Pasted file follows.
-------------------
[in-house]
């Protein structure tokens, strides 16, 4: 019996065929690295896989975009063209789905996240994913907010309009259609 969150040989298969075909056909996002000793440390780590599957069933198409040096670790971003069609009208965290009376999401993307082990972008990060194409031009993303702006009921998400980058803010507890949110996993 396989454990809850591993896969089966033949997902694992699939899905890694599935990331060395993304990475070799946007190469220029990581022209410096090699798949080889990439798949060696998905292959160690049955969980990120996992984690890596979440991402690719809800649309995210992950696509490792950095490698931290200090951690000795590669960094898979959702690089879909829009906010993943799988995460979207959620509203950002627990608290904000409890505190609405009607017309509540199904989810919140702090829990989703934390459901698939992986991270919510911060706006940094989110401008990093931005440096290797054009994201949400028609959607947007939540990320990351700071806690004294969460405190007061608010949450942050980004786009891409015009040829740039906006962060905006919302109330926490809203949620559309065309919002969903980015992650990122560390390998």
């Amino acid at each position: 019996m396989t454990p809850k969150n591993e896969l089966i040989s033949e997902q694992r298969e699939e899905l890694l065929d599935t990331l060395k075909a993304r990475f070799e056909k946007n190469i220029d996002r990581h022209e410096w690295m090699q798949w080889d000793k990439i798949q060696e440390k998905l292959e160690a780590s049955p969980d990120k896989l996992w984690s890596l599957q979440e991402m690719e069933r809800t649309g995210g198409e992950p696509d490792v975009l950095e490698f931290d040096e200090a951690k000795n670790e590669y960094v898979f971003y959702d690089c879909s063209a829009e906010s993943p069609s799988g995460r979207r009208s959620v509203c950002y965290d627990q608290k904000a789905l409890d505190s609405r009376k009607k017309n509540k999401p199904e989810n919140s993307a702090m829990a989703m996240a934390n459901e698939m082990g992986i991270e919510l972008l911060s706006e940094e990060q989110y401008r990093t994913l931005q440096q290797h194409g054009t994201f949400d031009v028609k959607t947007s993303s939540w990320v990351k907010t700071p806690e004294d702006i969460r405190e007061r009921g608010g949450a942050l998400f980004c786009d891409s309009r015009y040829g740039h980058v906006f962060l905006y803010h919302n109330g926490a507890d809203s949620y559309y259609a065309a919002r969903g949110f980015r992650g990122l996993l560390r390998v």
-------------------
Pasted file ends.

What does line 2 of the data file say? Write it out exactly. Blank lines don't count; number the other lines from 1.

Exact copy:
């Protein structure tokens, strides 16, 4: 019996065929690295896989975009063209789905996240994913907010309009259609 969150040989298969075909056909996002000793440390780590599957069933198409040096670790971003069609009208965290009376999401993307082990972008990060194409031009993303702006009921998400980058803010507890949110996993 396989454990809850591993896969089966033949997902694992699939899905890694599935990331060395993304990475070799946007190469220029990581022209410096090699798949080889990439798949060696998905292959160690049955969980990120996992984690890596979440991402690719809800649309995210992950696509490792950095490698931290200090951690000795590669960094898979959702690089879909829009906010993943799988995460979207959620509203950002627990608290904000409890505190609405009607017309509540199904989810919140702090829990989703934390459901698939992986991270919510911060706006940094989110401008990093931005440096290797054009994201949400028609959607947007939540990320990351700071806690004294969460405190007061608010949450942050980004786009891409015009040829740039906006962060905006919302109330926490809203949620559309065309919002969903980015992650990122560390390998």